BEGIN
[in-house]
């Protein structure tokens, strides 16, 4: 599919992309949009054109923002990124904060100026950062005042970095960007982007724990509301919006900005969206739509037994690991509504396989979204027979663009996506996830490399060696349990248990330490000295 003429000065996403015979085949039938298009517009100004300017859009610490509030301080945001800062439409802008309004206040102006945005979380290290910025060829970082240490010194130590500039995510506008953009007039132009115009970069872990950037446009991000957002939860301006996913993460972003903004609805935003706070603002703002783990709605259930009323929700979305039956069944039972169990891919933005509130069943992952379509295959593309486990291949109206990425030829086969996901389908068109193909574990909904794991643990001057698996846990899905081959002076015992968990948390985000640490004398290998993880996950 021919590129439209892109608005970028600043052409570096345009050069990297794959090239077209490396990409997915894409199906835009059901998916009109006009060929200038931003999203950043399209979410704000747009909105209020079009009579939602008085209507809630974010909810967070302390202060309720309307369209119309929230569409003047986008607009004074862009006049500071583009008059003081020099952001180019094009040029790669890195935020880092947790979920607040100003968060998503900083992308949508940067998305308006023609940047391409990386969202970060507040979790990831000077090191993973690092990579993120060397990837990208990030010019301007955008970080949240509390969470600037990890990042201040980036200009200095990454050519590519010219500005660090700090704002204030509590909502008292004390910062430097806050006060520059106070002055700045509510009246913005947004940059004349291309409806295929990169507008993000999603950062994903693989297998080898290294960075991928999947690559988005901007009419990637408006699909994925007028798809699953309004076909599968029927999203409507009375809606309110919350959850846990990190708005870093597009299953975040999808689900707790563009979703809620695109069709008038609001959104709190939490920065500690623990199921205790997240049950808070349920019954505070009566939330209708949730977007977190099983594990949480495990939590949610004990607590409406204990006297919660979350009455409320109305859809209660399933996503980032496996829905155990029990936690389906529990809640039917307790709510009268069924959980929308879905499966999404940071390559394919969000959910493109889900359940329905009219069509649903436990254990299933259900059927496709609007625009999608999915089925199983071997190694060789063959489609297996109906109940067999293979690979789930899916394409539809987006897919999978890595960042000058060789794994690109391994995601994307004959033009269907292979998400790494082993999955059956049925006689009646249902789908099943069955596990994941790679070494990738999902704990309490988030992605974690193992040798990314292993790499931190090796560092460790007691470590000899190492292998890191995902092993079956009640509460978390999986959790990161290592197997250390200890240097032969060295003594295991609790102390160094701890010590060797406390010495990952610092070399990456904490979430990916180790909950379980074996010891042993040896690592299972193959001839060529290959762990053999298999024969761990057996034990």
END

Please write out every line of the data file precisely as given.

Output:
[in-house]
């Protein structure tokens, strides 16, 4: 599919992309949009054109923002990124904060100026950062005042970095960007982007724990509301919006900005969206739509037994690991509504396989979204027979663009996506996830490399060696349990248990330490000295 003429000065996403015979085949039938298009517009100004300017859009610490509030301080945001800062439409802008309004206040102006945005979380290290910025060829970082240490010194130590500039995510506008953009007039132009115009970069872990950037446009991000957002939860301006996913993460972003903004609805935003706070603002703002783990709605259930009323929700979305039956069944039972169990891919933005509130069943992952379509295959593309486990291949109206990425030829086969996901389908068109193909574990909904794991643990001057698996846990899905081959002076015992968990948390985000640490004398290998993880996950 021919590129439209892109608005970028600043052409570096345009050069990297794959090239077209490396990409997915894409199906835009059901998916009109006009060929200038931003999203950043399209979410704000747009909105209020079009009579939602008085209507809630974010909810967070302390202060309720309307369209119309929230569409003047986008607009004074862009006049500071583009008059003081020099952001180019094009040029790669890195935020880092947790979920607040100003968060998503900083992308949508940067998305308006023609940047391409990386969202970060507040979790990831000077090191993973690092990579993120060397990837990208990030010019301007955008970080949240509390969470600037990890990042201040980036200009200095990454050519590519010219500005660090700090704002204030509590909502008292004390910062430097806050006060520059106070002055700045509510009246913005947004940059004349291309409806295929990169507008993000999603950062994903693989297998080898290294960075991928999947690559988005901007009419990637408006699909994925007028798809699953309004076909599968029927999203409507009375809606309110919350959850846990990190708005870093597009299953975040999808689900707790563009979703809620695109069709008038609001959104709190939490920065500690623990199921205790997240049950808070349920019954505070009566939330209708949730977007977190099983594990949480495990939590949610004990607590409406204990006297919660979350009455409320109305859809209660399933996503980032496996829905155990029990936690389906529990809640039917307790709510009268069924959980929308879905499966999404940071390559394919969000959910493109889900359940329905009219069509649903436990254990299933259900059927496709609007625009999608999915089925199983071997190694060789063959489609297996109906109940067999293979690979789930899916394409539809987006897919999978890595960042000058060789794994690109391994995601994307004959033009269907292979998400790494082993999955059956049925006689009646249902789908099943069955596990994941790679070494990738999902704990309490988030992605974690193992040798990314292993790499931190090796560092460790007691470590000899190492292998890191995902092993079956009640509460978390999986959790990161290592197997250390200890240097032969060295003594295991609790102390160094701890010590060797406390010495990952610092070399990456904490979430990916180790909950379980074996010891042993040896690592299972193959001839060529290959762990053999298999024969761990057996034990």